Spaceflight Insider

Falcon 9 set to launch Taiwanese Formosat-5 from California

On Aug. 19, 2017, SpaceX completes a static fire tests of the Falcon 9 rocket that will take the Formosat-5 spacecraft into orbit. Liftoff is slated for Aug. 24, 2017. Photo Credit: SpaceX

On Aug. 19, 2017, SpaceX completes a static fire test on the Falcon 9 rocket that will take the Formosat-5 spacecraft into orbit. Liftoff is slated for Aug. 24, 2017. Photo Credit: SpaceX

As SpaceX prepares for its third Falcon 9 launch from Vandenberg Air Force Base (VAFB) in 2017, its customer looks forward to a payload “first”. The Formosat-5 spacecraft that will be launched on this mission is the first satellite designed and built entirely in Taiwan.

To prepare for launch, SpaceX conducted its customary pre-flight static fire test on August 19, 2017. The company performs these tests to ensure that all is well with their Falcon 9 rockets.

A rendering of the Formosat-5 spacecraft. Image Credit: NSPO

A rendering of the Formosat-5 spacecraft. Image Credit: NSPO

The firing involved fueling the vehicle just like launch teams do on the day of the mission. A simulated countdown also took place. Once the nine first-stage Merlin 1D engines ignited, they fired for three seconds while the launch mount firmly held the Falcon 9 in place.

After three seconds of firing, the computer called an automatic abort, as planned, and the engines shut down. SpaceX then lowered the rocket and rolled it back into the nearby horizontal integration facility to attach the payload to the top of the Falcon 9.

Formosat-5: demonstrating domestic development


Developed by Taiwan’s National Space Organization (NSPO), Formosat-5 is a remote sensing satellite. The primary payload on the spacecraft will be an optical Remote Sensing Instrument, which provides 6.5-foot (2-meter) resolution panchromatic and 13-foot (4-meter) resolution multi-spectral color images.

According to NSPO, these images will support multiple uses, including disaster forecasting and mitigation, national security, environmental observation, international technological exchanges, academic research, and international humanitarian assistance.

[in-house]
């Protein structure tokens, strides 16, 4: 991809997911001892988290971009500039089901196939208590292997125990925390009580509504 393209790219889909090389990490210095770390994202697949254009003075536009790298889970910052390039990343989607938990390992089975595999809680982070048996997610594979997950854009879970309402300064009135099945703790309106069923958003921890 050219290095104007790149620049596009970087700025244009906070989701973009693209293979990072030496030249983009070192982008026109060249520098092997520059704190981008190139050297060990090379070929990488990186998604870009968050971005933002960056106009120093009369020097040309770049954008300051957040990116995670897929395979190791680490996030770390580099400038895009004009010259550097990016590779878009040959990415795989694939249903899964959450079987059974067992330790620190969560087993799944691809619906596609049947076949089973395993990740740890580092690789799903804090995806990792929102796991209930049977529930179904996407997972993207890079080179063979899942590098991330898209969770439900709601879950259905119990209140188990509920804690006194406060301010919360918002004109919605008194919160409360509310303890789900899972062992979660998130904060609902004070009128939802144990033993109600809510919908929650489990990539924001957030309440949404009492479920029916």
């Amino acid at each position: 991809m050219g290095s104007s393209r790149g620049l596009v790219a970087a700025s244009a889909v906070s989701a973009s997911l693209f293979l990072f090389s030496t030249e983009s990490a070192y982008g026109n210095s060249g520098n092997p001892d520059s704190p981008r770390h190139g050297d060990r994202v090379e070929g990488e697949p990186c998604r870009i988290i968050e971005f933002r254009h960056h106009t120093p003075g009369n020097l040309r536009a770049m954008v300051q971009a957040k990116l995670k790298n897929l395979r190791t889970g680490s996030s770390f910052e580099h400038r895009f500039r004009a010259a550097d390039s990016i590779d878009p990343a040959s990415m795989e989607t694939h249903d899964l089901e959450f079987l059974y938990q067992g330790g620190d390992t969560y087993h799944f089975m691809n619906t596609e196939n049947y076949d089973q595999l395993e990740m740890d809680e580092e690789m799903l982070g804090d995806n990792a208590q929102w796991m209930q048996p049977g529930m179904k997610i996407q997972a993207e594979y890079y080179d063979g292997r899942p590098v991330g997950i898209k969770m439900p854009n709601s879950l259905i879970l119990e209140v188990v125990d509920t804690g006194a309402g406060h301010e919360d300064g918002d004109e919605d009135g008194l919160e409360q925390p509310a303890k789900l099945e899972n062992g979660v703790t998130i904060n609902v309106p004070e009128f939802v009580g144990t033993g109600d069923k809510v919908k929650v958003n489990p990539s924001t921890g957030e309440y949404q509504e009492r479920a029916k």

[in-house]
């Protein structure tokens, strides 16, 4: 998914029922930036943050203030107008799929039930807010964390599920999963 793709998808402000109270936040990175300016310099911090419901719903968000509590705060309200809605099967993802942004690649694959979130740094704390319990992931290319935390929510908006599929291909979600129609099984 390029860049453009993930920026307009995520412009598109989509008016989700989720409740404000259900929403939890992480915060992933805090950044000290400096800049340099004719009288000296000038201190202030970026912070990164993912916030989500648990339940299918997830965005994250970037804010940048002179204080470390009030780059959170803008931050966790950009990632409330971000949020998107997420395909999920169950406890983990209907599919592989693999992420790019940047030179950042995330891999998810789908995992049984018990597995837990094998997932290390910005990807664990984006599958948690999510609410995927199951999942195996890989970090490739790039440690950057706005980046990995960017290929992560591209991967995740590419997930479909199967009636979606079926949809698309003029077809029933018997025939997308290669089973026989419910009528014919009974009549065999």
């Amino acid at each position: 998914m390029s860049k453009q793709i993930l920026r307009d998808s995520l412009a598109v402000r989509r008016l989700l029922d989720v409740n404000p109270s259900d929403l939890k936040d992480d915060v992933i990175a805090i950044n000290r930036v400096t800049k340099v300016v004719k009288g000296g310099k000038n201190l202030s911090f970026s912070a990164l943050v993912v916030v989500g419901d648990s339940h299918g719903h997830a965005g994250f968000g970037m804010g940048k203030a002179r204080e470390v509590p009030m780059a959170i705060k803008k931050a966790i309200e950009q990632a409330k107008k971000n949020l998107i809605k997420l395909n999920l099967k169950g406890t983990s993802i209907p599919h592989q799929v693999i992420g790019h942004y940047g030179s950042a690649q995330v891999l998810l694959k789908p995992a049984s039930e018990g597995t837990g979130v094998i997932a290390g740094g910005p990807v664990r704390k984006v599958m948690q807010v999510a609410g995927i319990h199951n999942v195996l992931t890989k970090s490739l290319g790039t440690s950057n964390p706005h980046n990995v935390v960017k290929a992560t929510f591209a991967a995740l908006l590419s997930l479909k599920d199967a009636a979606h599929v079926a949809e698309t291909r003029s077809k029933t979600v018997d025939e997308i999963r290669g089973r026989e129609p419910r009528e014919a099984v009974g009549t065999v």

Formosat-5 also includes an Advanced Ionospheric Probe scientific payload, which is an upper-atmosphere plasma sensor. It will be used to measure ionospheric plasma concentrations, velocities, temperatures, and ambient magnetic fields. It also will measure seismic precursors associated with earthquakes.

“Through Formosat-5, Taiwan will show the world that it is capable of independently building satellites,” Chang Ho-pen, director of the Formosat-5 project at NSPO, said in a Focus Taiwan story.

The Falcon 9 will lift off from VAFB’s Space Launch Complex 4E. Its 44-minute launch window will open at 11:50 a.m. PDT (2:50 p.m. EDT / 18:50 GMT).

Once the vehicle leaves the pad, it will fly south over the Pacific Ocean to place the satellite into a 450-mile (720-kilometer) Sun-synchronous polar orbit.

It will be the fifth Falcon 9 launch from Vandenberg and the 40th overall, including the flights from SpaceX’s two launch pads in Florida. It will also be the NewSpace company’s 12th launch in 2017.

After the first stage completes its job some two-minutes into the flight, it will separate from the second stage, which will complete the job of sending the Formosat-5 satellite into orbit.

The first stage will then begin a series of maneuvers to land on SpaceX’s automated spaceport drone ship Just Read The Instructions, which will be waiting for it downrange in the Pacific. If it is recovered, it will be refurbished for another flight.

 

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Bart Leahy is a freelance technical writer living in Orlando, Florida. Leahy's diverse career has included work for The Walt Disney Company, NASA, the Department of Defense, Nissan, a number of commercial space companies, small businesses, nonprofits, as well as the Science Cheerleaders.

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